Turkish forces have begun patrolling in the northwestern Syrian province of Idlib as part of a deal struck with Russia and Iran in the war-torn country.
State-run Anadolu news agency on March 8 said the patrols range from Idlib's north along the Turkish border to the southern countryside of Aleppo Province.
Turkey's defense minister, Hulusi Akar, said Turkey would patrol inside a 15-20 kilometer-wide demilitarized zone, while Russia would patrol the border area outside Idlib.
Akar said the Russian patrols were also to begin on March 8, but it was not immediately known if they started as scheduled.
He said the patrols represent "an important step for the continuation of [the] cease-fire and maintaining stability [in Idlib]."
A correspondent for the AFP news agency early on March 8 reported seeing a convoy of about 10 Turkish armored vehicles on a road in the demilitarized zone in the western countryside of Aleppo Province.
The move follows a meeting on February 14 between the leaders of Turkey, Russia, and Iran in the Russian Black Sea resort of Sochi to finalize a deal reached last year on the creation of a demilitarized zone in the region.
The accord was aimed at preventing a large-scale offensive in Idlib by the Syrian military, which had been carrying out shelling there directed at the Al-Qaeda-linked Hayat Tahrir al-Sham (HTS) group that took administrative control of the region in January
Akar accused the Syrian government of the "brutal bombardment" of civilians in the province, and he called on Moscow to "stop the regime" from conducting the bombings.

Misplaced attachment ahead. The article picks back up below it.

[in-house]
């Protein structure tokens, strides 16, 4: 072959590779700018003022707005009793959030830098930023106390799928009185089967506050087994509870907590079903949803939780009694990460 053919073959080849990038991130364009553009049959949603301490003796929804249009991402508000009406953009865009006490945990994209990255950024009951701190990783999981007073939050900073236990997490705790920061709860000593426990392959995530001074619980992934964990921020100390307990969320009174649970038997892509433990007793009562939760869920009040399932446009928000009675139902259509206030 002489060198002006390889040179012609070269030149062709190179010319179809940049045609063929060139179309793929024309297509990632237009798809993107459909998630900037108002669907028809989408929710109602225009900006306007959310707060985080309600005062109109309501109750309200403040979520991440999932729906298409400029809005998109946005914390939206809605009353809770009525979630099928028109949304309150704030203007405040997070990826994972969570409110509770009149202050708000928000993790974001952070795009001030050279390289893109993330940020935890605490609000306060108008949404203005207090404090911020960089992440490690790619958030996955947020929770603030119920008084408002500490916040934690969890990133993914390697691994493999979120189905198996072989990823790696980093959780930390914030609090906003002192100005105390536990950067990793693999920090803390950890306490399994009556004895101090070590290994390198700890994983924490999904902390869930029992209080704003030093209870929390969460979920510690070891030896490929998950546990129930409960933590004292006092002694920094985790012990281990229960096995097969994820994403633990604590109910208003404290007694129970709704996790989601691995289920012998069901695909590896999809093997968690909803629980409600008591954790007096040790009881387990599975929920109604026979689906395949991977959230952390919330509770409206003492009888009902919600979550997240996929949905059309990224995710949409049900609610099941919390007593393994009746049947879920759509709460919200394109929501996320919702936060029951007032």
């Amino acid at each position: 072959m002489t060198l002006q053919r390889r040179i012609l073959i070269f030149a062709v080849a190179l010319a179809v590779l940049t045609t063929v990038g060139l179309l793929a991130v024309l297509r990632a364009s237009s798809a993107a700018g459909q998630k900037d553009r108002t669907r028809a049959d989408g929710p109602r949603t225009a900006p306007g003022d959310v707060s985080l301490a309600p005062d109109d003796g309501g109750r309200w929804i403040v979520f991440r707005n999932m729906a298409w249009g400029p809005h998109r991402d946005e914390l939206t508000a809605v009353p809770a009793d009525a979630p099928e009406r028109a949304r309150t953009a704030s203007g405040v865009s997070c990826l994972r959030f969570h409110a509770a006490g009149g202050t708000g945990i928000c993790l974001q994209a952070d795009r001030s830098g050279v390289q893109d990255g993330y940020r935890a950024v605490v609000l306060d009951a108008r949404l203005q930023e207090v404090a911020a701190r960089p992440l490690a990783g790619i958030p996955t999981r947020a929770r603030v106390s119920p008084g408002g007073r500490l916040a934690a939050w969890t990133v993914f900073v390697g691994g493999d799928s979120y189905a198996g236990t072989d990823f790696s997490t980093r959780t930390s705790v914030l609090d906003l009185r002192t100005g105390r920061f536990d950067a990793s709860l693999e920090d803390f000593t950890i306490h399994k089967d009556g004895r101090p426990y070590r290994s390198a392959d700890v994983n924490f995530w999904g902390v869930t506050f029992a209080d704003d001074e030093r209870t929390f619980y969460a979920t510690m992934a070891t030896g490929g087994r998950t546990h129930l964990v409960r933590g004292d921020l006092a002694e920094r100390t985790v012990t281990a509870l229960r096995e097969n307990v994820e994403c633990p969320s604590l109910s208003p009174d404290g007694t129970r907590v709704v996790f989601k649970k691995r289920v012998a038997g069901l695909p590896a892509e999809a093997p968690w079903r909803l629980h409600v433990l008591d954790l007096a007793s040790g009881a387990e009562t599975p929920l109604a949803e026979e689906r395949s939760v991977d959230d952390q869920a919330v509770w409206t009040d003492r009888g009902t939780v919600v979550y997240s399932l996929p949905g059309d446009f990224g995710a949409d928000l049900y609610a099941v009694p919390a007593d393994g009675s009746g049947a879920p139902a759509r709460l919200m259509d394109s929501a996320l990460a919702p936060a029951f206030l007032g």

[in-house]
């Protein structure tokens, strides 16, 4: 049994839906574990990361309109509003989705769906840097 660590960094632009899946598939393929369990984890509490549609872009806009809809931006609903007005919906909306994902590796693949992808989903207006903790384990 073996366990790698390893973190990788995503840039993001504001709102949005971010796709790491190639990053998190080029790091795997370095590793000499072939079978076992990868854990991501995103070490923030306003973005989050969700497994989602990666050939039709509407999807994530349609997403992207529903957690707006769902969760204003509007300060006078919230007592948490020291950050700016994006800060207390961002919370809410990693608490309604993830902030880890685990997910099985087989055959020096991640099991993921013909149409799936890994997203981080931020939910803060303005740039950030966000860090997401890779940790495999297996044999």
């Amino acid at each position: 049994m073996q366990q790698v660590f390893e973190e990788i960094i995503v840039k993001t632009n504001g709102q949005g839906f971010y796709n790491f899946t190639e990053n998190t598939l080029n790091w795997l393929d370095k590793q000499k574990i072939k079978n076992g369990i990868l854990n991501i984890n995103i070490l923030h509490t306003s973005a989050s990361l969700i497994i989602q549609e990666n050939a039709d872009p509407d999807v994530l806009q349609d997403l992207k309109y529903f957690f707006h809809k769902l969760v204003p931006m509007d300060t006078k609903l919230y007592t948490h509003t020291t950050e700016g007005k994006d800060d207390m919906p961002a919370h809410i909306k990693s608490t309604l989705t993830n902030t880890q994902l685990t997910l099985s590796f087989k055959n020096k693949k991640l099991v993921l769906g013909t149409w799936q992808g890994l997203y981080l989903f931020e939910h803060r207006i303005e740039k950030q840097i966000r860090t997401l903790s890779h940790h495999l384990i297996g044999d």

The Syrian Observatory for Human Rights, a Britain-based monitor that utilizes sources inside Syria, said Turkish troops “spread out in the areas of Aleppo, Hama, Idlib, and the slopes of the Latakia mountains are preparing to conduct patrols in the areas of implementation of the agreement [by Russian President Vladimir Putin and Turkey's Recep Tayyip Erdogan]."
Despite supporting opposing sides in the eight-year Syrian civil war, cooperation between Russian and Turkish forces has increased since U.S. President Donald Trump said he was pulling out the 2,000 U.S. troops in the country that had been supporting a Syrian Arab and Kurdish alliance fighting against Al-Qaeda and other militants.
The White House has since said that some 400 “peacekeeping troops” would remain in the country for an indefinite period.
Russia and Iran have backed the government of Syrian President Bashar al-Assad in the civil war, while the United States and Turkey have supported different antigovernment fighters.